Delhi-based Handikart aims to revive and popularise the traditional arts of India
Though we have stopped admiring Indian craftsmanship, all is not yet lost. Now, a clutch of Indian startups has started taking initiatives to revive, recognise and popularise this heritage. Delhi-based Handikart is one such startup.
India has had a rich tradition of art and craftsmanship, which went all the way back to the Indus Valley Civilisation some 5,000 years ago. The craftsmen of the Indus Valley were already using materials like carnelian, agate, turquoise and faience, and transforming and decorating them with carvings, bands, dots, and patterns. Pottery unearthed from the same era exhibit miniature art work and carvings.
All these artifacts are a testimony to the artisans' genius and craftsmanship that was passed from one generation to another. Sadly, we have stopped taking pride in Indian craftsmanship, for which we were known all over the world.
Now, a clutch of Indian startups has started taking initiatives to revive, recognise and popularise this heritage. Delhi-based Handikart is one such startup.
During a trip to Jaipur, Priyank Varshney came across captivating ethnic handmade art of the region. Each piece of artwork he saw reflected the lives and stories of these craftsmen.
He, however, found the products expensive. But after talking to artisans, he realised the peculiarity of their art form. He learnt that each piece of Gorara stone they made took 15–20 days to complete. He also learnt about the challenges they faced.
When Priyank researched the market, he found that there were very few organisations which bridged the gap between art makers and art lovers. Moreover, art makers also did not have sufficient resources to showcase their art all over the globe.
All these concerns made Priyank launch Handicart last August as a platform to showcase the unique craftsmanship of these skilled artisans and take it directly to end consumers. Priyank, Founder and CEO of Handikart, says,
“We are bridging a gap between art makers and art lovers by removing intermediaries and directly delivering products to the final consumer.”
A charted accountant by profession, Priyank is partner at PSV & Company and also a director at Eminent India Pvt. Ltd. He says that over a period of six months, he has developed a strong network across India where he contacts genuine artisans and procures material from them by directly paying them. “Hence, as direct sellers, we are not just giving them a platform but also uplifting them.”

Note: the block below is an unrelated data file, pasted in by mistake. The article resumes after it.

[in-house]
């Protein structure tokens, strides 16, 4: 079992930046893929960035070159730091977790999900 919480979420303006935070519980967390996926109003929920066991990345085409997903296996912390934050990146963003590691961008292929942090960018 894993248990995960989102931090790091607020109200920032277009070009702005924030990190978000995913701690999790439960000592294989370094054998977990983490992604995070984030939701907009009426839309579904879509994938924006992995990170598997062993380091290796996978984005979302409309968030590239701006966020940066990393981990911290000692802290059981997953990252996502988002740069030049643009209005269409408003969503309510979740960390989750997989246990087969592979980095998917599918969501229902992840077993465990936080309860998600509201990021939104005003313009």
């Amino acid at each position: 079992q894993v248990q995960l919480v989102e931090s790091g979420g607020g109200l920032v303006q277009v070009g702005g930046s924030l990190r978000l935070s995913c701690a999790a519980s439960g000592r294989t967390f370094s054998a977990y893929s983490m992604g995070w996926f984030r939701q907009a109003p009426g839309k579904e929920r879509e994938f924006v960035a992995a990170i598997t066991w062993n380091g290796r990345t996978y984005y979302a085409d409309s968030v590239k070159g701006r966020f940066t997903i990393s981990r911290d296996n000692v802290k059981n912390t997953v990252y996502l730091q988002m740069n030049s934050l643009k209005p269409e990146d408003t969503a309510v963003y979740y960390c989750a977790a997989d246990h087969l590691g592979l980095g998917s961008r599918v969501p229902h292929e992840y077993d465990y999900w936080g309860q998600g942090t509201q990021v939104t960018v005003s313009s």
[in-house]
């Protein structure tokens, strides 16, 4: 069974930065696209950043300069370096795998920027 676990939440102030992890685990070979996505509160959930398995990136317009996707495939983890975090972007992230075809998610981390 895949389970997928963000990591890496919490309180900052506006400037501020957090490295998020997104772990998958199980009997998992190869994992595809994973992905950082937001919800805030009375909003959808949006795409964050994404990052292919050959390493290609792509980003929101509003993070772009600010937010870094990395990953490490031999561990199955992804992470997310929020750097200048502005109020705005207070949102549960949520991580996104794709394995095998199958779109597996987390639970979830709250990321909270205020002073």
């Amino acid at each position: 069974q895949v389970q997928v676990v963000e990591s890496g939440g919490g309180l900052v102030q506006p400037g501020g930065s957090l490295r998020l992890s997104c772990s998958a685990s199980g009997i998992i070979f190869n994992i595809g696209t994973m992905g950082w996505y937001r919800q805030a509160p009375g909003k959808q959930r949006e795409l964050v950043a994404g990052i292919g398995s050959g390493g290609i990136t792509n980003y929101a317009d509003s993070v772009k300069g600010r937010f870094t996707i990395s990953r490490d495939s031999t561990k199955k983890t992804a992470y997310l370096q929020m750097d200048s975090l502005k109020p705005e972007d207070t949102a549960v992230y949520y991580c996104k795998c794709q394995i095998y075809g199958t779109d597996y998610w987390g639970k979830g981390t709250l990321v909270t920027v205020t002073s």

He admits that he was not from this background and this made his journey more challenging. Initially, he travelled to remote areas and found it particularly difficult to get in touch with the artisans directly. It was extremely difficult to distinguish between the intermediaries/traders and the genuine craftsman. Every time he tried to approach the artisans, he would meet the intermediary/traders who were not the real creators of that unique art.
Priyank has so far invested around Rs 70 lakh from his own pocket in the venture, using a major chunk of it in procurement, which was the most challenging and time-consuming part of the task.
After eight months , the platform claims to have achieved sales of Rs 15 lakh. Says Priyank,
“We are focused on gradually consolidating our consumer base by continuously introducing a new range of handmade artifacts. We began selling in Delhi-NCR with 1,000 products across 27 categories and have now gone global selling products in Europe and the US.”
He plans is to make the distribution network more robust and develop a strong portfolio of approximately 10,000 products across 75 categories. He is also exploring possible export opportunities and plans to opt for franchise model.
Market and competition
In the Indian market, where almost $5 billion worth of art and craft products are exported annually, many new players are foraying into the segment.
Craftsvilla, IndianRoots, CBazaar, Utsav Fashion, and Namaste Craft, among others, are some of the older platforms in this category. In addition, many e-commerce platforms are catering to this segment. Early this year, Flipkart tied up with multiple government ministries to help artisans shift to online sales. Snapdeal has partnered with India Post to enable Varanasi artisans to sell their work on the online platform.
Experts say that the market is dominated by offline retail, but the problem with being offline is that it is comparatively less organised, highly dependent on middlemen/agents, and doesn’t always justify the diligent efforts of artisans vis-à-vis the returns. In this segment, around 20-30 percent is the online market size and 70-80 percent is the offline market size.